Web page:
Kati Morton, LMFT: That’s a great question. And I think the truth is that it’s something every relationship is going to have to do. The difference between those without mental illness and those with mental illness is that when we have a mental illness, a piece of that is going to be the education about how our mental illness feels to us. Because I could read every book about bipolar disorder, but that doesn’t tell me what Gabe Howard experiences, and I don’t think
Gabe Howard: Unless you read my book. I should point that. No,
Kati Morton, LMFT: Yes.
Gabe Howard: I’m just. I’m just teasing you.
Kati Morton, LMFT: Perfect plug. Perfect time to plug. So yes, if I read “Mental Illness Is an Asshole,” I could then better understand you specifically. But I think that’s the important piece is we can’t we can’t make assumptions about each other. We all need to learn better how to support, like you said, you want to vent. They didn’t know they wanted to fix. Then you feel not only misunderstood, but you don’t feel supported. And then they feel disconnected and confused. Right? And that’s not where relationships build and grow. So, there’s a communication block or misunderstanding that needs to be cleaned up. And that can happen through you expressing early on in a relationship. Hey, I vent a lot and I don’t want you to fix. Or you can ask of your partner, hey, before you offer me any advice, could you do me a favor and just ask if I want to be listened to or if I’m looking for, for advice or if I’m looking for you to fix something? Do I want you to learn or do I want you to, you know, what are you looking for? And they can ask that. That’s a beautiful thing to ask in all relationships before we offer advice, because sometimes people don’t want it and that’s okay. And so yes, all relationships need to have those conversations. Yes, we need to tell each other what we really need and want, which is why that inventory is even more helpful up front, because then you’ll have a better understanding of what you really need and want, and maybe what needs. You didn’t get met in old relationships, just as an FYI. But then if we have a mental illness, we’re going to have to. And I know this sucks, and you could be annoyed by it, and I don’t want to talk to anybody about it. But to educate them about what your mental illness feels like to you. And I know this will come with the immediate question of, well, when do I tell them on the first date? And my answer is probably not.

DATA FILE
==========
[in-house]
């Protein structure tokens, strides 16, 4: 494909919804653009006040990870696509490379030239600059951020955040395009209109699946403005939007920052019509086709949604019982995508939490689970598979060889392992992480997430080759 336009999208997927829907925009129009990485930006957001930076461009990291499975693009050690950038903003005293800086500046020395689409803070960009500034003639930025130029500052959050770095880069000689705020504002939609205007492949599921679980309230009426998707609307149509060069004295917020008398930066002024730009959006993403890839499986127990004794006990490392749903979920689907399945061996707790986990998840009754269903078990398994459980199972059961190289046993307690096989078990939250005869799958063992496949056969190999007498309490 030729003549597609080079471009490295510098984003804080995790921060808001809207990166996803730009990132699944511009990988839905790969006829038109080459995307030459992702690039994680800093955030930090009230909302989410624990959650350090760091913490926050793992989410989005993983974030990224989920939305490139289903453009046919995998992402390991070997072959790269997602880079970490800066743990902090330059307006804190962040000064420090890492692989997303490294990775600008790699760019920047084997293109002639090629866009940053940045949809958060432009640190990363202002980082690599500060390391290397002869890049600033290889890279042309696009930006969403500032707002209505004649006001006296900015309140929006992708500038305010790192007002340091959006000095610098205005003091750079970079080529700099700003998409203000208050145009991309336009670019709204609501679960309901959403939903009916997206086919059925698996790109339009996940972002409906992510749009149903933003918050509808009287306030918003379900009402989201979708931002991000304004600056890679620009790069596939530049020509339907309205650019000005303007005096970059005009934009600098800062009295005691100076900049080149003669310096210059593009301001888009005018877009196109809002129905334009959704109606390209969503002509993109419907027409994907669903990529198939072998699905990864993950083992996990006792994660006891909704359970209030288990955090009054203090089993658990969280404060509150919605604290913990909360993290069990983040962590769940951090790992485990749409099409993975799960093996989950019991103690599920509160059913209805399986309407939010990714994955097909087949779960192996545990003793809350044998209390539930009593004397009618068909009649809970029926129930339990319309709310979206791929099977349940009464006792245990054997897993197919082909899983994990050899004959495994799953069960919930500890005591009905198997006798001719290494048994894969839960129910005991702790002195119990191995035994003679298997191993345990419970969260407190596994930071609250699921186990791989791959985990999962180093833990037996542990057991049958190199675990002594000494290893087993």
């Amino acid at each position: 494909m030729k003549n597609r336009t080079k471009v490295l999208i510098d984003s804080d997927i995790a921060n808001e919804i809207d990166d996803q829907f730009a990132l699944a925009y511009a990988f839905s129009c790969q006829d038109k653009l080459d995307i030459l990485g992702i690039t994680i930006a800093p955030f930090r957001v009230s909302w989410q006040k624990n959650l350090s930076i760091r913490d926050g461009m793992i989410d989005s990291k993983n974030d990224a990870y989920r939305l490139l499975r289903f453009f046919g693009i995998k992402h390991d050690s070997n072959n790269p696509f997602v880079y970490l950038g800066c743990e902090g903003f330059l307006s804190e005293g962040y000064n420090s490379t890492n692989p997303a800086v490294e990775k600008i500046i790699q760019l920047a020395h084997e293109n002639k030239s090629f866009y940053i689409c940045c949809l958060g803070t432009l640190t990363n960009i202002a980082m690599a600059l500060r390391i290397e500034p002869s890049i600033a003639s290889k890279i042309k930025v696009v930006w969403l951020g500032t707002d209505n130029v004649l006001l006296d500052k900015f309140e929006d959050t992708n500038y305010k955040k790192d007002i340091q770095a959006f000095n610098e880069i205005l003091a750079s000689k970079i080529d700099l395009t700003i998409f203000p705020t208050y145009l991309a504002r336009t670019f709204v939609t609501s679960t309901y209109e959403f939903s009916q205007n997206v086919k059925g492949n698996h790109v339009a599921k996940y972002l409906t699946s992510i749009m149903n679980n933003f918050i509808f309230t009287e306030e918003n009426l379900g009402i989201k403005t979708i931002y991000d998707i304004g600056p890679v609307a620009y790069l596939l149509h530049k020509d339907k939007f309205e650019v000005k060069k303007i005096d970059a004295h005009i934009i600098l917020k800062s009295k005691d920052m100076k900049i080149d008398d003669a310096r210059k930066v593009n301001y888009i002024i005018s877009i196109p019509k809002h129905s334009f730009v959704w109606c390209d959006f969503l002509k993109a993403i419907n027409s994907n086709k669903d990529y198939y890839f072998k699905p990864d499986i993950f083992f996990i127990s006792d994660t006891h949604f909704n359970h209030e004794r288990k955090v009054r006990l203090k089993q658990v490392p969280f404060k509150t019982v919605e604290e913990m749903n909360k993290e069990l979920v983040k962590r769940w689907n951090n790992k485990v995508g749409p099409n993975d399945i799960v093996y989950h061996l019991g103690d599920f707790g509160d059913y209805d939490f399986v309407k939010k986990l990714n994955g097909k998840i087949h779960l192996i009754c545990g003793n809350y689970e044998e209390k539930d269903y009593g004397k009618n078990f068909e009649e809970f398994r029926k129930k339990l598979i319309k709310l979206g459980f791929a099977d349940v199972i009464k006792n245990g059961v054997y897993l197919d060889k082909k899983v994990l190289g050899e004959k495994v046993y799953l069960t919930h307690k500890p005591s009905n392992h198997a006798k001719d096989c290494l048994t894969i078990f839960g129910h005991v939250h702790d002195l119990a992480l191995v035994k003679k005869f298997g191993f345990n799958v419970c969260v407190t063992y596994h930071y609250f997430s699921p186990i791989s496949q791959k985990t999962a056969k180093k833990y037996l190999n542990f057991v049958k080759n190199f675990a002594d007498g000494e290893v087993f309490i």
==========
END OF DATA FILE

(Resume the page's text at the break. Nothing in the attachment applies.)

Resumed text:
Gabe Howard: Well, that actually was my very, very next question. These are difficult conversations to have with people. I mean, sitting people down and saying, I live with a serious and persistent mental illness, whether it’s bipolar disorder, schizophrenia or depression, that’s like a big topic to lay on a stranger, especially if you met online. So just out of curiosity,